Ongoing work in NATO to identify propaganda may get some help from a new source.
NATO's Communications and Information Agency encouraged participants in a recent hackathon to use technology to identify propaganda and inflammatory information. The agency's challenge was one of six proposed to the 127 people from around the world who participated in the Hackathon for Good in The Hague on Nov. 17 - 18.
The Hague Data Science Initiative hosted the Hackathon for Peace, Justice and Security, a weekend for participants to work on activities proposed by the NCI Agency, other international organizations based in The Hague and nonprofits.
Twenty-seven teams representing more than 22 nationalities spent their weekend developing solutions to address one of the six problems.
Hack4Peace, a team of graduate students from Eindhoven University of Technology, was one of five teams who addressed the agency's challenge. The team came in second place and won 5,000 euros. Hack4Peace developed a browser extension that detects and filters propaganda. The solution used image analysis and machine learning to provide a confidence score.
The first-place team won a cash prize of 10,000 euros with a solution to identify land in danger of illegal sale or exploitation. The prizes were provided by The Hague Data Science Initiative and selected by a team of judges.
Images are increasingly used in digital propaganda to make messages more appealing. That's why the agency challenged participants to develop a tool that would identify objects and text within images and determine if they were propaganda. The agency gave participants a training set of images, half of which were anti-NATO propaganda, and half of which were general NATO images.
Several people from the agency's data science team supported the event. In addition to proposing the challenge, the team produced data sets for the participants to train and test their solutions. During the weekend-long event the data science team gave guidance on the challenge, reviewed progress and supported the judging panel.
"We were really excited about the whole initiative," said Ivana Ilic Mestric, senior data scientist at the NCI Agency. "From what we saw it looks like there are some really good techniques being developed here. Plus, it was a lot of fun to be a part of."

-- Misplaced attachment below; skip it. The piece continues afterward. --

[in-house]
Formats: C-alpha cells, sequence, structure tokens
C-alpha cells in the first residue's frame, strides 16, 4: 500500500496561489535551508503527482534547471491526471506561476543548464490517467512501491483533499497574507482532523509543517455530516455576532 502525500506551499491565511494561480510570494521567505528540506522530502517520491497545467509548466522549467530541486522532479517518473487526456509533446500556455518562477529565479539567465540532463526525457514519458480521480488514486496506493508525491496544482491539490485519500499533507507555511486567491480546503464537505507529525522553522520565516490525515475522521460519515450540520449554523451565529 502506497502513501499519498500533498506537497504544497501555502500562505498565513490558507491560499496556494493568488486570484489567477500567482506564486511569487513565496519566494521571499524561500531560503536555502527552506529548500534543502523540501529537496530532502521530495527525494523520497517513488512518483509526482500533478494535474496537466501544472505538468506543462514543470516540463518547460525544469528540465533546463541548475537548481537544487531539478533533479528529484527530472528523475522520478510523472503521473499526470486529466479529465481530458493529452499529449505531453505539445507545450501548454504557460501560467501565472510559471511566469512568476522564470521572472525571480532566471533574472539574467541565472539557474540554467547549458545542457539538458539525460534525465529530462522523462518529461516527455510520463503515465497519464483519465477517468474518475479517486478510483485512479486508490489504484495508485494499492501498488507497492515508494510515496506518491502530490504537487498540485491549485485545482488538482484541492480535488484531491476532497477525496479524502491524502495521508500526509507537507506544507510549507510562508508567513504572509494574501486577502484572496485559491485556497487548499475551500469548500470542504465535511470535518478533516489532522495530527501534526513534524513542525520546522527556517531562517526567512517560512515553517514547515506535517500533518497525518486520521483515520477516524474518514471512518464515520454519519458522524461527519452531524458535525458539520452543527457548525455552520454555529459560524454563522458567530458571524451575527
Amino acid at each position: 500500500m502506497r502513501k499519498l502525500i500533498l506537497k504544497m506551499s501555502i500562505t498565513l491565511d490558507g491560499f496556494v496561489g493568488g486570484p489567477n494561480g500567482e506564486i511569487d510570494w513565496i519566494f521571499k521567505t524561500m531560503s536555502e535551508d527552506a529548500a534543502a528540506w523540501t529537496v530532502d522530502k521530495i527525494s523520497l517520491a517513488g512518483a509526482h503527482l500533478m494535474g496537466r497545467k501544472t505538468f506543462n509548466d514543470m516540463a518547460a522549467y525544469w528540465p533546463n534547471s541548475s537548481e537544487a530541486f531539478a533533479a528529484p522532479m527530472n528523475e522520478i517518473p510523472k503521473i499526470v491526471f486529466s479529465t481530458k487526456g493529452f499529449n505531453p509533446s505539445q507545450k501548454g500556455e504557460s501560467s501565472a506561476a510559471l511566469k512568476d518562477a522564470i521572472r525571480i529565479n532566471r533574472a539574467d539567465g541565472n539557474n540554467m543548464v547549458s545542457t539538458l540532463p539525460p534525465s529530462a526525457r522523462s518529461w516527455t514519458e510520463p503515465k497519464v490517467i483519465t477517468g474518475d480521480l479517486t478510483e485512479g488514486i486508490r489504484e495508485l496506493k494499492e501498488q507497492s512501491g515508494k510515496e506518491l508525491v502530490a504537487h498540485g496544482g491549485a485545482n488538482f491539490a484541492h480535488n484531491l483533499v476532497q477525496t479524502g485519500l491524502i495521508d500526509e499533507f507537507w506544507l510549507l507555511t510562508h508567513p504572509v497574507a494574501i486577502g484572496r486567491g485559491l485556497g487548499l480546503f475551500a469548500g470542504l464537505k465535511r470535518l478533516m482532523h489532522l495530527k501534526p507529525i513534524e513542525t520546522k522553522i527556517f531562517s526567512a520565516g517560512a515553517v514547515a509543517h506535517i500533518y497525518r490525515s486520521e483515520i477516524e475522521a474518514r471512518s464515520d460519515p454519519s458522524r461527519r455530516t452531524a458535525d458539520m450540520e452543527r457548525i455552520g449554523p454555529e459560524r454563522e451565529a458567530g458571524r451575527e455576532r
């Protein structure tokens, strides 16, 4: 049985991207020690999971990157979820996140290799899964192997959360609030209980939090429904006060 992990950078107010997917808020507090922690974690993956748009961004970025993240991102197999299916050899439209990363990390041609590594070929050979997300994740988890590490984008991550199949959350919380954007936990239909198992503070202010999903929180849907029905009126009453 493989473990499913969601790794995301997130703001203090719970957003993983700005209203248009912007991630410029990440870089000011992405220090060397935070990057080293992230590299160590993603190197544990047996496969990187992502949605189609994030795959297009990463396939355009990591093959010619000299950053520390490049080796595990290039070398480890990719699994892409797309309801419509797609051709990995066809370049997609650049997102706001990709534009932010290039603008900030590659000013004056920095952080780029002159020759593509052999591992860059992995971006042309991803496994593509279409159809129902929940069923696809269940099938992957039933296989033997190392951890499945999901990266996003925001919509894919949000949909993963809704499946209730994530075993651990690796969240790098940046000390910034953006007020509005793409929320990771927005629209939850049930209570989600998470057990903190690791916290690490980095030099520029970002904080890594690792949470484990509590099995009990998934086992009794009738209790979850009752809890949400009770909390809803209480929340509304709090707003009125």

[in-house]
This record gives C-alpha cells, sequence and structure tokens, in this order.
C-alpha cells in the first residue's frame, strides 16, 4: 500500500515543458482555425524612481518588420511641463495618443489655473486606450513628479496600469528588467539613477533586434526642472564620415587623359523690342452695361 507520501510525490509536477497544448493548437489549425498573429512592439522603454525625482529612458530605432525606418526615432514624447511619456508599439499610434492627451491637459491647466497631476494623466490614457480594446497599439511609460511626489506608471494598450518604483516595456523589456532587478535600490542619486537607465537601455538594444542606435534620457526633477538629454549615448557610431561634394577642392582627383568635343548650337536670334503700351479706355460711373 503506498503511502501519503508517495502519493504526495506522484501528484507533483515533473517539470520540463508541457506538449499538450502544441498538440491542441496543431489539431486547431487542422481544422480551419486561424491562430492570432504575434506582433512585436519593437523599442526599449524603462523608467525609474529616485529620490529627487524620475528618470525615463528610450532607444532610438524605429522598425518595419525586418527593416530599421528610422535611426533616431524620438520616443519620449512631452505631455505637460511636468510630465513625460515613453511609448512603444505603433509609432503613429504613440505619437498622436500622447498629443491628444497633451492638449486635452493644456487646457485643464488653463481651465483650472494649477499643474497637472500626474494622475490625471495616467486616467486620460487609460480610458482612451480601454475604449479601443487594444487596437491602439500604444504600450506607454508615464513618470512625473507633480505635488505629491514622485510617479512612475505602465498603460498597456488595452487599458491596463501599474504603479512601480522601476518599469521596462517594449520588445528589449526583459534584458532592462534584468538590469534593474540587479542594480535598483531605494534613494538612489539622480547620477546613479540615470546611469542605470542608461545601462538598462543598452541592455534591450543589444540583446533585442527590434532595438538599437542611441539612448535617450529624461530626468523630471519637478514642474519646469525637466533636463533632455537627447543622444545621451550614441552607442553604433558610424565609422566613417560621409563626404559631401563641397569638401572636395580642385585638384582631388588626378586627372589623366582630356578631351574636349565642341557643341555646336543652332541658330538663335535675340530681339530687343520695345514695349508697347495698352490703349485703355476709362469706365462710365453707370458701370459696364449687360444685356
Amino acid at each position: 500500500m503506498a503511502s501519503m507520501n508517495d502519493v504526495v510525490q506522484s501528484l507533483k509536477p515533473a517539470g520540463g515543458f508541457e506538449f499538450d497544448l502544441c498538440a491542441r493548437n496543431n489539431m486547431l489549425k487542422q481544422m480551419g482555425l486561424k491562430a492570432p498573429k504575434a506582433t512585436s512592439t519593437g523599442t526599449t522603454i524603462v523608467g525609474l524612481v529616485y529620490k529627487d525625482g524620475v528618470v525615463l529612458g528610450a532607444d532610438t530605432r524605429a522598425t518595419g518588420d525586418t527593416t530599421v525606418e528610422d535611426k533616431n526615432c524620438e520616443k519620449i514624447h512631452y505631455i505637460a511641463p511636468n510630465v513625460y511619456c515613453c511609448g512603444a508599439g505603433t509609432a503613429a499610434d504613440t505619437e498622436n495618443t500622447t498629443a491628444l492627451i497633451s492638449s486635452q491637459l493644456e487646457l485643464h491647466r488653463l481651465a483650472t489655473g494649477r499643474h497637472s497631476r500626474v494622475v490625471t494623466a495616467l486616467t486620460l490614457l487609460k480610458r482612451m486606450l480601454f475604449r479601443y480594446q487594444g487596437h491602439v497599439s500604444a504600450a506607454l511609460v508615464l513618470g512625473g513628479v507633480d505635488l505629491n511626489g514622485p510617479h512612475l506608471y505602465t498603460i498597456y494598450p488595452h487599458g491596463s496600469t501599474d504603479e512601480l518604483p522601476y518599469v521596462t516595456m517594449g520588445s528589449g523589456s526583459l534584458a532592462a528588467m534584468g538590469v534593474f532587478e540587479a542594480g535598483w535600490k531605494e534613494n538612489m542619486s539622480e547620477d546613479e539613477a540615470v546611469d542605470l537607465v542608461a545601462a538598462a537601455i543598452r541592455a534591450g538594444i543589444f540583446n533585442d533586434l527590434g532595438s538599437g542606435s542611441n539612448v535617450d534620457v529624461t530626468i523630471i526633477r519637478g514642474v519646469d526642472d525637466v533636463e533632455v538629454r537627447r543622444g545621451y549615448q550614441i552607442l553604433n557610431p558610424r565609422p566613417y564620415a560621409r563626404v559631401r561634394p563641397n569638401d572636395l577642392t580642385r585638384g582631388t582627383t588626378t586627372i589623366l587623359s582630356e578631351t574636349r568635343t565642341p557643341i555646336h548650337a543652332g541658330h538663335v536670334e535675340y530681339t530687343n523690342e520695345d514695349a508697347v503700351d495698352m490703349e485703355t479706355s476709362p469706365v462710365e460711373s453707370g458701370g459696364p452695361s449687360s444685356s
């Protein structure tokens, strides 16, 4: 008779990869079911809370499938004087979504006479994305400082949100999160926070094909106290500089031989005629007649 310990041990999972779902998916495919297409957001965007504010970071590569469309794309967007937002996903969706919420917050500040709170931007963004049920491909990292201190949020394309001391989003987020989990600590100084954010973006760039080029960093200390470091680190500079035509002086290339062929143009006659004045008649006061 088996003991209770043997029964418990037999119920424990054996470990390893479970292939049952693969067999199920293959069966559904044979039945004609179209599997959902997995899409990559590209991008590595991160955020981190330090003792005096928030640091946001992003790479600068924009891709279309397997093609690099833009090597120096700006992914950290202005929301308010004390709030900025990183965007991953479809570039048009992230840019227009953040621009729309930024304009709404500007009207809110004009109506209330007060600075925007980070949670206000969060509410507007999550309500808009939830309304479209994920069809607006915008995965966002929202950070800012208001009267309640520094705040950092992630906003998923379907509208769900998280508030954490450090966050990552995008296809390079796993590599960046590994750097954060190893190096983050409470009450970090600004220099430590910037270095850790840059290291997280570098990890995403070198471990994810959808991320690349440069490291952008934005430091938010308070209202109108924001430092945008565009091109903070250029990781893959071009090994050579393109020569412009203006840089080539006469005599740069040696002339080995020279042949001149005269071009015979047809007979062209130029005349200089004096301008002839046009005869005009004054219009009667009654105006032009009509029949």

The hackathon gave the agency access to a very different talent pool, with different perspectives and unique approaches to problems. The compressed duration of the Hackathon also forces participants to produce a working prototype in just two days, allowing potential solutions to be tested quickly.
The agency's challenge was taken from work it is doing to support NATO in applying innovative technologies to challenging problems. Developing tools to help identify propaganda and misinformation is just one of many data science team-run projects designed to bring big data analysis, data visualization and machine learning to NATO.
Agency staff liked the tools and approaches participants used at the hackathon, and will look to incorporate them into the work they are doing for NATO. They have already been through the code developed by the Hack4Peace team to see what elements could be adopted.
"It's not a replacement for our conventional procurements and our conventional work with industry, but it's in addition to," said Michael Street, innovation manager at the agency. "And it's comparatively low-cost, low-effort."
NATO is increasingly looking to this sort of approach for the early stages of development, from Allied Command Transformation's hackathons, which the agency supports, to the Cyber Security Incubator.
"NATO is exploring innovative ways to work with academia and industry to bring innovative technology into use faster and more effectively," Street said.